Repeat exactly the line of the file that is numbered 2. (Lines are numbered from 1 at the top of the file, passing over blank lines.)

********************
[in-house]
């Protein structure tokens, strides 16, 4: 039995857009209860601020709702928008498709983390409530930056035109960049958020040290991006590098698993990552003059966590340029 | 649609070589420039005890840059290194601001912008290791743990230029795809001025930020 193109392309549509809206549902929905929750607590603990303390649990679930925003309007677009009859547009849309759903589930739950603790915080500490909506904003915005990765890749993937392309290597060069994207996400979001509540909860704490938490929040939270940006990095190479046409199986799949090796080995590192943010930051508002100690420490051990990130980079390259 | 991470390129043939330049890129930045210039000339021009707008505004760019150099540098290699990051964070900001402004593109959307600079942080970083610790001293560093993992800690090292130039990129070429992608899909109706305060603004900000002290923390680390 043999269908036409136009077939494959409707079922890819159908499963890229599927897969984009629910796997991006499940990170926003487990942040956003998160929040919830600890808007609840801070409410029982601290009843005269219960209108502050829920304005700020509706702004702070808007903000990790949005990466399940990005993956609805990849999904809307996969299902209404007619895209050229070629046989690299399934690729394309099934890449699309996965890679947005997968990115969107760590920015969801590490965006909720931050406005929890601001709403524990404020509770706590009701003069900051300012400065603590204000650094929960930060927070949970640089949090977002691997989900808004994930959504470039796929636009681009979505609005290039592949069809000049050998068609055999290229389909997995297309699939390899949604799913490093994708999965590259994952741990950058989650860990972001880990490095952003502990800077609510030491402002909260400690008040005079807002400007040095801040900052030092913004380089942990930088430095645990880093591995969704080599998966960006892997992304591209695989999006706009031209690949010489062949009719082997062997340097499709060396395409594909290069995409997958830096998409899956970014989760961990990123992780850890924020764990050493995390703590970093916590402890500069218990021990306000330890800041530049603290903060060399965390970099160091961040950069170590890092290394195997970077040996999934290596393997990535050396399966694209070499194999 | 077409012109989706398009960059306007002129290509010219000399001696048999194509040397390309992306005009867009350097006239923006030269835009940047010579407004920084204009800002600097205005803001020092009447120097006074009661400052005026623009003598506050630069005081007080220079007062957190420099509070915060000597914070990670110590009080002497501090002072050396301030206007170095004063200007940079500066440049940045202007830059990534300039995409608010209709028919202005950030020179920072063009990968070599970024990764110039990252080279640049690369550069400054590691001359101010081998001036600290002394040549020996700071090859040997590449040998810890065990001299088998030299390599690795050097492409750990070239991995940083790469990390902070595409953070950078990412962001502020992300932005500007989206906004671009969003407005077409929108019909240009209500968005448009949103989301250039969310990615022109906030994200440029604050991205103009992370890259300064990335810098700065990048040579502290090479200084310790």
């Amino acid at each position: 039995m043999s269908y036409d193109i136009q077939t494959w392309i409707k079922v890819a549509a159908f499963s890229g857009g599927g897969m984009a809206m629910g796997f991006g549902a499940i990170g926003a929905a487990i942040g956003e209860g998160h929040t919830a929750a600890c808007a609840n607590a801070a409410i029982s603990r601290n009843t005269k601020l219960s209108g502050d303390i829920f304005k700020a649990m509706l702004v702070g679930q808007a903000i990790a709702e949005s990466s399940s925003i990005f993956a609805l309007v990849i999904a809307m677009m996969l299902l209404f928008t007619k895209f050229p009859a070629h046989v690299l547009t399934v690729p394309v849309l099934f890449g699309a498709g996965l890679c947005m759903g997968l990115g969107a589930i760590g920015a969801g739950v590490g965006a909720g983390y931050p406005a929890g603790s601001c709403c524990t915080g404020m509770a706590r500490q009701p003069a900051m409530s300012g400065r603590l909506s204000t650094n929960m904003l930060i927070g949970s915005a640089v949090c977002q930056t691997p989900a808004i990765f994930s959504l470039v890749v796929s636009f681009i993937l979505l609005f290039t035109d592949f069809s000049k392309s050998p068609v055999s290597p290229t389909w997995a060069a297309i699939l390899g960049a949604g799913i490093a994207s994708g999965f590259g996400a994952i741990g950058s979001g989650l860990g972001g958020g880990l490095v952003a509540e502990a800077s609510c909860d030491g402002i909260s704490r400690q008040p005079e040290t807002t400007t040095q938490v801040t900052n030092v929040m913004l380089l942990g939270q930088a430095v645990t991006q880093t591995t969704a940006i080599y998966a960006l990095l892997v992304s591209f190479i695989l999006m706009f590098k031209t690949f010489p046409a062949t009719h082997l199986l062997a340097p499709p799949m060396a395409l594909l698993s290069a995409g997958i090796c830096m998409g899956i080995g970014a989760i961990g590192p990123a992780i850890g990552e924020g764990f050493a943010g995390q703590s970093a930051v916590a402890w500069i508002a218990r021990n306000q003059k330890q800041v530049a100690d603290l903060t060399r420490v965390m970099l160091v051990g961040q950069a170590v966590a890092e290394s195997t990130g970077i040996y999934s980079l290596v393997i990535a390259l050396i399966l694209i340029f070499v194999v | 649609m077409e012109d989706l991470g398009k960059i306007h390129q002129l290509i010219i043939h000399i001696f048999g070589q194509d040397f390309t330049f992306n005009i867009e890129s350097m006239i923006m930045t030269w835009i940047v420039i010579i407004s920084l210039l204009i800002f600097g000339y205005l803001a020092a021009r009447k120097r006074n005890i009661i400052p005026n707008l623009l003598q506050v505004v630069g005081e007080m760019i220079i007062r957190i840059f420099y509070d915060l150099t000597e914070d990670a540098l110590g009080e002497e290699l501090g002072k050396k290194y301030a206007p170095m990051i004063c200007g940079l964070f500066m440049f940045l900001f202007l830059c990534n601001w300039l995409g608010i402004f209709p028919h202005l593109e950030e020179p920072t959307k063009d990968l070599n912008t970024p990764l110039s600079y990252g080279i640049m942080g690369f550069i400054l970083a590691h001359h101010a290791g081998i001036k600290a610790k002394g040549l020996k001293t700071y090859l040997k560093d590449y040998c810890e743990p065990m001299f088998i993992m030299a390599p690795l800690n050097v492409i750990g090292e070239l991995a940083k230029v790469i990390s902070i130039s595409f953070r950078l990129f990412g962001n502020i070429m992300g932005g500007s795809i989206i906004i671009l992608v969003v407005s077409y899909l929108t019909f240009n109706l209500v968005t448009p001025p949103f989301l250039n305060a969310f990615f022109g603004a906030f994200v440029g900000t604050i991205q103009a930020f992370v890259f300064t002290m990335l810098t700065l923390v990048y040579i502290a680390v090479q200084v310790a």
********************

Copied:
């Protein structure tokens, strides 16, 4: 039995857009209860601020709702928008498709983390409530930056035109960049958020040290991006590098698993990552003059966590340029 | 649609070589420039005890840059290194601001912008290791743990230029795809001025930020 193109392309549509809206549902929905929750607590603990303390649990679930925003309007677009009859547009849309759903589930739950603790915080500490909506904003915005990765890749993937392309290597060069994207996400979001509540909860704490938490929040939270940006990095190479046409199986799949090796080995590192943010930051508002100690420490051990990130980079390259 | 991470390129043939330049890129930045210039000339021009707008505004760019150099540098290699990051964070900001402004593109959307600079942080970083610790001293560093993992800690090292130039990129070429992608899909109706305060603004900000002290923390680390 043999269908036409136009077939494959409707079922890819159908499963890229599927897969984009629910796997991006499940990170926003487990942040956003998160929040919830600890808007609840801070409410029982601290009843005269219960209108502050829920304005700020509706702004702070808007903000990790949005990466399940990005993956609805990849999904809307996969299902209404007619895209050229070629046989690299399934690729394309099934890449699309996965890679947005997968990115969107760590920015969801590490965006909720931050406005929890601001709403524990404020509770706590009701003069900051300012400065603590204000650094929960930060927070949970640089949090977002691997989900808004994930959504470039796929636009681009979505609005290039592949069809000049050998068609055999290229389909997995297309699939390899949604799913490093994708999965590259994952741990950058989650860990972001880990490095952003502990800077609510030491402002909260400690008040005079807002400007040095801040900052030092913004380089942990930088430095645990880093591995969704080599998966960006892997992304591209695989999006706009031209690949010489062949009719082997062997340097499709060396395409594909290069995409997958830096998409899956970014989760961990990123992780850890924020764990050493995390703590970093916590402890500069218990021990306000330890800041530049603290903060060399965390970099160091961040950069170590890092290394195997970077040996999934290596393997990535050396399966694209070499194999 | 077409012109989706398009960059306007002129290509010219000399001696048999194509040397390309992306005009867009350097006239923006030269835009940047010579407004920084204009800002600097205005803001020092009447120097006074009661400052005026623009003598506050630069005081007080220079007062957190420099509070915060000597914070990670110590009080002497501090002072050396301030206007170095004063200007940079500066440049940045202007830059990534300039995409608010209709028919202005950030020179920072063009990968070599970024990764110039990252080279640049690369550069400054590691001359101010081998001036600290002394040549020996700071090859040997590449040998810890065990001299088998030299390599690795050097492409750990070239991995940083790469990390902070595409953070950078990412962001502020992300932005500007989206906004671009969003407005077409929108019909240009209500968005448009949103989301250039969310990615022109906030994200440029604050991205103009992370890259300064990335810098700065990048040579502290090479200084310790």